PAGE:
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Publication Date: September 25, 2019

Martin Pedersen
CEO, Stellar

I was thinking the other day about the extent to which technology has impacted our everyday lives and how much has changed in the last two decades. This shift is perfectly demonstrated by the video of a one-year-old girl attempting to “swipe” and use multi-touch gestures on a printed magazine like she had previously done with an iPad. That video was shot in 2011. Now nine years old, that girl has grown up with an iPhone, Alexa, Siri, Instagram, Snapchat, and a host of other technology and platforms that are second nature for her generation and many others. 

When the video came out it attracted millions of viewers, spurring controversy with some saying “how magazines are now useless and impossible to understand for digital natives.” The claim was that technology codes our minds, changing our “OS” (our brains?). Others, like Wired Magazine, disagreed, saying that the “fine motor skills we see in operation on the video are the fine motor skills that all children attain and improve across their early development… we have been required to touch, swipe and pinch our thumb and index fingers together long before the first iPhone arrived on the market.” We’ll have to wait and see whether the role of touch technology will impact the development of motor skills and whether it will change one’s strengths and abilities and what that will mean exactly. When was the first time you realized that digital/tech has changed your life? Was it as far back as your first email? It also transformed the way business was conducted and brought immediacy to everything we did. People expected answers instantly, with proposals or actual work delivered in a shorter period of time.

Perhaps it was the Internet that gave you the “aha” moment that technology was indeed changing everything. I was fortunate enough to be a part of the 1994 FIFA World Cup, working with a group of people on the tech side. They developed the first online sports platform with fifa.com, delivering information to fans about the teams, players, and soccer games being played in dozens of venues across the United States. No one really paid much attention to us, including the marketing arm of FIFA who had the television rights to this global sport. When the site was launched, it was a moderate success—much to the surprise of those who didn’t understand the vision that the Internet would be a game-changer in terms of how sports would be consumed. The site continued to grow until finally both FIFA and their marketing arm realized the value of this juggernaut and bought the rights to it. 

Almost everything we do today uses some type of digital form. We research and buy products online. We are “followed” everywhere we go online by brands, with product recommendations appearing on our social platforms and being delivered to our in-boxes. We get our news online; many get their son social media. So much information is literally at our fingertips, at times helping to spark political movements and change at home and around the world.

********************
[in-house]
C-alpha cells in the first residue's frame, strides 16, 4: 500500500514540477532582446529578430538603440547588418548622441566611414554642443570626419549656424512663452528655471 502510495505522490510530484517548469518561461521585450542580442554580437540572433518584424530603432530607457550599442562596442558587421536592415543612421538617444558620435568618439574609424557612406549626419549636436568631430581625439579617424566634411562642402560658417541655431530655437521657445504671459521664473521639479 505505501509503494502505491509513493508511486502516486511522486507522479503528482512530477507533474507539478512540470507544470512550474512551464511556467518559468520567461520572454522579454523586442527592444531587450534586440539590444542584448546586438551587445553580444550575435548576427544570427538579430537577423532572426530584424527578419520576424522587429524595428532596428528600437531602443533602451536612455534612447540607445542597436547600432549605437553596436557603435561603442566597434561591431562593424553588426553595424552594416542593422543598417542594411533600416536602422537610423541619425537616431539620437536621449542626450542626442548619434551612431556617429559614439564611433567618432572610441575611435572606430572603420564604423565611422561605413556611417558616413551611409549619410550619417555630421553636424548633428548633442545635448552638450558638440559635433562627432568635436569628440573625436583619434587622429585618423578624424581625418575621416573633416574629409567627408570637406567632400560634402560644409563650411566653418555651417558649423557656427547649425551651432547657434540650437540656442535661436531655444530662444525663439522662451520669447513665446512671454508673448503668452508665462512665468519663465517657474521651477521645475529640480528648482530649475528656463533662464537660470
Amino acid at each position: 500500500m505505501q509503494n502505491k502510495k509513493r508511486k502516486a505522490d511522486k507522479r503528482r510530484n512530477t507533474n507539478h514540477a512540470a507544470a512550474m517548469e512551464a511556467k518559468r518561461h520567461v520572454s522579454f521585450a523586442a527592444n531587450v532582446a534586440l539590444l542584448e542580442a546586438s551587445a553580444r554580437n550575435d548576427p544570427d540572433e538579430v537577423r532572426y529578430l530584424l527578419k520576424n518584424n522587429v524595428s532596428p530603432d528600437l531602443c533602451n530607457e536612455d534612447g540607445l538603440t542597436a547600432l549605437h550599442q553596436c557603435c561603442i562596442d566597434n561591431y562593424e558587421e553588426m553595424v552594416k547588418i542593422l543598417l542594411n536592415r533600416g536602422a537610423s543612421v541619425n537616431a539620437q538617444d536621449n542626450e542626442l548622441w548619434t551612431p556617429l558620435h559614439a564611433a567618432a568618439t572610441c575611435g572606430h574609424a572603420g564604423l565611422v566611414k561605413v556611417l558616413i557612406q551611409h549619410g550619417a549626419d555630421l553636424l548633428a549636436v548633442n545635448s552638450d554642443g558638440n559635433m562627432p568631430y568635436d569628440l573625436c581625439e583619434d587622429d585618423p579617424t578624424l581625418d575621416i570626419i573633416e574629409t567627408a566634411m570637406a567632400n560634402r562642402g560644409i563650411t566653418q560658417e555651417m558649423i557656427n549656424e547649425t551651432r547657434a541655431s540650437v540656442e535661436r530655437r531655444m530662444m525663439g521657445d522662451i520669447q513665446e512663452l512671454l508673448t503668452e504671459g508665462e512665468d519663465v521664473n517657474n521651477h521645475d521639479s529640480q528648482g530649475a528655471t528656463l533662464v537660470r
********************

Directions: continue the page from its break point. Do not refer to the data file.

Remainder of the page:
For some, the iPhone may be the defining moment where their digital footprint was cemented. We now get up-to-date maps and traffic data to avoid incidents using an app on our phones. We can order takeout, groceries or an Uber, obtain up-to-date information about flight status, and navigate foreign cities via public transit all from the phone with a few taps of a finger. 

Messaging apps allow us to connect with people located all over the world. Skype, WhatsApp, and Viber have removed the obstacle of cost in reaching out to loved ones and friends overseas. 

Social media has connected us with people in ways we never imagined. It has also enabled brands to bring their voice right to the consumer in a way that was not possible ten years ago. How many products have you purchased in the last year because of an influencer, a campaign that spoke to you? How many times have you swiped up? 

Of course, there are apps that have influenced the way we date. 

Additionally, no longer do we have to enter a bank to withdraw money or transfer it to someone. We bank online, and companies like PayPal and Venmo have created platforms where people can send and receive money from any location using the Internet. It’s easy to pay for stuff with Apple Pay and Google Wallet linking your bank account to your mobile phone, where your money is secure. 

Technology has also changed the way we watch television with streaming services like Netflix, Hulu and Amazon Prime. With streaming we can also watch our favorite shows or movies whenever we want (often in binge-watch mode) or on the go. Platforms like Spotify and Apple Music have made it possible for us to access millions of artists, all at a monthly fee. 

Go to Meeting and other similar platforms enable multi-location businesses to hold meetings in the comfort of their offices. Project management tools like Slack, Asana and others make our work life easier to track. 

I can go on and on… For sure, over the last 20 years technology has revolutionized our world. It has created amazing tools and resources. In a few years, driverless cars may be the norm for everyone and robots will have a common place in factories. It continues to be interesting and exciting times to see what technology lies ahead. Let me know when you first realized the impact of digital on your life. 

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